Savvy in­vestors move in as they sense prices are at rock bot­tom

North Leeds may be the most de­sir­able place to live in the city but the hotspots are in the south. Sharon Dale re­ports.

Yorkshire Post - Property - - PROPERTY -

IF you as­pire to live in Leeds’s best lo­ca­tions then you look north to­wards old favourites like Al­wood­ley, Adel and Bramhope, home to the high­est per­cent­age of mil­lion­aires.

Yet the smart money is look­ing in en­tirely the op­po­site di­rec­tion, ac­cord­ing to es­tate agent Mark Man­ning of Man­ning Stain­ton, who re­veals that in­vestors are busy snap­ping up homes in south Leeds sub­urbs like Bee­ston, Hun­slet and Hol­beck.

“There are a large num­ber of in­vestors buy­ing ter­raced prop­erty be­tween £60,000 and £85,000. They are also look­ing to turn larger prop­er­ties into bed­sits,” says Mark. “They are look­ing at rental yields of eight per cent for a ter­raced prop­erty and up to 20 per cent for a HMO (house in mul­ti­ple oc­cu­pa­tion), which are ex­cel­lent re­turns com­pared to sav­ings ac­counts or stocks and shares.”

Most of the in­vestors are savvy cash buy­ers who sense that prices have reached rock bot­tom and could rise in the near fu­ture.

“When the prop­erty mar­ket last hit the skids, the first ar­eas that came out of the slump were places like Bee­ston and that seems to be the case again. In­vestors are the most clued up so the fact they are buy­ing is a very good in­di­ca­tion that there is light at the end of the tun­nel,” says Mark.

First-time buy­ers will find the price is right in south Leeds, though some con­sider the area too “edgy”. In­stead, many are hunt­ing in up and com­ing spots like Head­in­g­ley and Mean­wood, where stu­dents are va­cat­ing prop­er­ties to be closer to uni­ver­si­ties.

Trendy Chapel Aller­ton’s pop­u­lar­ity is wan­ing slightly as young buy­ers head to nearby Round­hay.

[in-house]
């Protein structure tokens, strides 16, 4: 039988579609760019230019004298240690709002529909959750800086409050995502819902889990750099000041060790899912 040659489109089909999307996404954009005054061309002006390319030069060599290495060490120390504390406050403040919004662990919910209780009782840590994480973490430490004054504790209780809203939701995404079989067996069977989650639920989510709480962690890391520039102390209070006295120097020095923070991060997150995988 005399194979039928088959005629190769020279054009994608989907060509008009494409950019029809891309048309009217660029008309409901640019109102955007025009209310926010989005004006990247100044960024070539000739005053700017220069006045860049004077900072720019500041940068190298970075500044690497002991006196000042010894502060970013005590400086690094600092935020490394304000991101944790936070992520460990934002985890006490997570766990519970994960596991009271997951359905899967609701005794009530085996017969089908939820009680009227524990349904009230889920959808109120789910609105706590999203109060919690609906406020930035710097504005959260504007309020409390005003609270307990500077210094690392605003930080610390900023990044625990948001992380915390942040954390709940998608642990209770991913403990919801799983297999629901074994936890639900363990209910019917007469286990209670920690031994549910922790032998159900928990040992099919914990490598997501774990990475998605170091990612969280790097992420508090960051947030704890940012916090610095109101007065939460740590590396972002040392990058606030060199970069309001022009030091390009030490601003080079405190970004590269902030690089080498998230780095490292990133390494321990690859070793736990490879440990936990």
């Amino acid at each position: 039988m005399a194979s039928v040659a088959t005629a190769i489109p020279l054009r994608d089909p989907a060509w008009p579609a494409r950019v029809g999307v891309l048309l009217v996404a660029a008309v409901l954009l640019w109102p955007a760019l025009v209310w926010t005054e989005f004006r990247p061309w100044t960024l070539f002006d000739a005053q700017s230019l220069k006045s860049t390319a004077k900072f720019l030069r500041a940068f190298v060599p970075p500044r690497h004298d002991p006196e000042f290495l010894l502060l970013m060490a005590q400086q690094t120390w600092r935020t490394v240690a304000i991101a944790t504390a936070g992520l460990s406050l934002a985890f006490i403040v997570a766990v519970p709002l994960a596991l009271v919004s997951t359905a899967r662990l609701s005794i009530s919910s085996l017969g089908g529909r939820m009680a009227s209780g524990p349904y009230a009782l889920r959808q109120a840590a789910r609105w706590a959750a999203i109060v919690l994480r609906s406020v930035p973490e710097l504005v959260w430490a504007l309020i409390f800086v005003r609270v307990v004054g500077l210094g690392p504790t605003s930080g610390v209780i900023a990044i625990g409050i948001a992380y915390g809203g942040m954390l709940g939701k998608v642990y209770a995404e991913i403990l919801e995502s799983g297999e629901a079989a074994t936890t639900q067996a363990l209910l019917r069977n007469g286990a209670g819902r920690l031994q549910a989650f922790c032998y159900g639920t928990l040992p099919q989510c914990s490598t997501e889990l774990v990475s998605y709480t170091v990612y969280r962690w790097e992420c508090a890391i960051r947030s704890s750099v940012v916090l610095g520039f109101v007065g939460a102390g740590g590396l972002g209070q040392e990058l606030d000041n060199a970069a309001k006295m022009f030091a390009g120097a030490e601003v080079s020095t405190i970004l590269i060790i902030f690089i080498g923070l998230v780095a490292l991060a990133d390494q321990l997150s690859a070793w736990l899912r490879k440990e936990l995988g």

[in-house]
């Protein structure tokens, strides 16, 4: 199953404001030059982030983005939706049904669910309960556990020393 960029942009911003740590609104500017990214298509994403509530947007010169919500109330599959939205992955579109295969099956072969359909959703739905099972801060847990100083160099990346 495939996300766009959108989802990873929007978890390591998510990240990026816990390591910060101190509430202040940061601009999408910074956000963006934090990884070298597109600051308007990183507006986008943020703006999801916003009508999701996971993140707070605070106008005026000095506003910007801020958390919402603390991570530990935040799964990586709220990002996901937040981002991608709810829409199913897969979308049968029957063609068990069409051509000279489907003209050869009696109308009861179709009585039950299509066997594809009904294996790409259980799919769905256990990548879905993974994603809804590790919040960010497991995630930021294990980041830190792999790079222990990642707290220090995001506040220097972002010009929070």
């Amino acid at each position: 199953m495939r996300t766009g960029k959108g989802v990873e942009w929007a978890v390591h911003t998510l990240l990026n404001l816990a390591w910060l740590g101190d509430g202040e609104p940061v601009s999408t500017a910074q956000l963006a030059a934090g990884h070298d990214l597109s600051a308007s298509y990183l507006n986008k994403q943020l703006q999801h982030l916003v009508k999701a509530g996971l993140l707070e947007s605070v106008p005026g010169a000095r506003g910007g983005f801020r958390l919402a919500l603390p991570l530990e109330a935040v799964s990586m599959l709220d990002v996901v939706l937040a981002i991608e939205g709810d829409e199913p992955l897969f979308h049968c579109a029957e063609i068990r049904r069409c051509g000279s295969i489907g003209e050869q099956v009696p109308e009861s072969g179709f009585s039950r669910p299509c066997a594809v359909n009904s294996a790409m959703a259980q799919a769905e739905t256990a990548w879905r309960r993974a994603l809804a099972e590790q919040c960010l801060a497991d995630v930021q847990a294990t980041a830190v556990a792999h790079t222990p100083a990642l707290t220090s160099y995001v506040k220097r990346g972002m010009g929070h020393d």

“Round­hay has al­ways been pop­u­lar but it’s even more so now, es­pe­cially with young buy­ers who are think­ing ahead to chil­dren and are look­ing for good pri­mary schools,” says Mark who adds that first-time buy­ers aren’t as keen on ren­o­va­tion projects. The pres­sure to get a de­posit to­gether leaves no spare money for ren­o­vat­ing a prop­erty. They look for some­thing well­p­re­sented at the right price.

Prices in Leeds have fallen be­tween five and 25 per cent since 2007, de­pend­ing on area but although the mar­ket is sub­dued Man­ning Stain­ton re­port a 25 per cent rise in sales in Novem­ber com­pared to the pre­vi­ous year.

A per­cent­age of buy­ers were re­lo­ca­tors at­tracted by jobs and ameni­ties, which will soon in­clude a new £60m arena.

“Peo­ple want to live in Leeds. It’s changed a lot over the last 15 years. It’s a big com­mer­cial cen­tre and it’s very cos­mopoli­tan,” says Mark.

Nowhere has changed more than the cen­tre of Leeds, where city liv­ing has proved a big suc­cess.

Jonathan Mor­gan, man­ag­ing di­rec­tor of sales and let­tings com­pany Mor­gans City Liv­ing, says that while sales here have de­clined, rentals are boom­ing and there is now a sup­ply and de­mand prob­lem.

“We fully ex­pect this trend to con­tinue through­out 2012 and prob­a­bly be­yond. Mort­gages are harder to come by at an eq­ui­table rate and, as a con­se­quence of this, many would-be first-time buy­ers are choos­ing to rent in­stead.”

Those who bought off plan in the re­cent boom have had mixed for­tunes.

“Those who in­vested sen­si­bly with gen­er­ous de­posits and a long-term view have been able to sit back and en­joy grow­ing rents and great buy­ing op­por­tu­ni­ties, whilst those who re­lied on in­stant eq­uity in a grow­ing mar­ket and didn’t put in a sig­nif­i­cant de­posit, have been fight­ing a los­ing bat­tle. As the cost of bor­row­ing for highly geared mort­gages has risen faster than rents have, many of these buy­ers have ended up fac­ing re­pos­ses­sion. In keep­ing with the adage that one man’s loss is an­other man’s gain, this has al­lowed es­tab­lished land­lords to ex­pand their port­fo­lios at a sig­nif­i­cant dis­count,” says Jonathan.

“Our most pro­lific client ac­quired six dis­tressed city cen­tre prop­er­ties in 2011, all from dis­tant as­set man­agers and in the process, cre­ated gen­uine eq­uity of £250,000. His best pur­chase in our view was a prop­erty he bought at auc­tion in Lon­don for £100,000 which would sell on the open mar­ket for around £140,000.”

The city cen­tre is starved of new rentals. The 20,000 new apart­ments set to be con­structed by about 2020 have been de­railed by the re­ces­sion and new builds are likely to be lim­ited to about 1,000. Rents in the city cen­tre, which range from £550 for a one-bed­room flat and £750 for a two-bed­room, are now in­creas­ing slightly thanks to the de­mand.

VIEW FROM ABOVE: The pent­house at Simp­son’s Fold, Leeds, for sale through Mor­gans, has spec­tac­u­lar views.

Newspapers in English

Newspapers from UK

© PressReader. All rights reserved.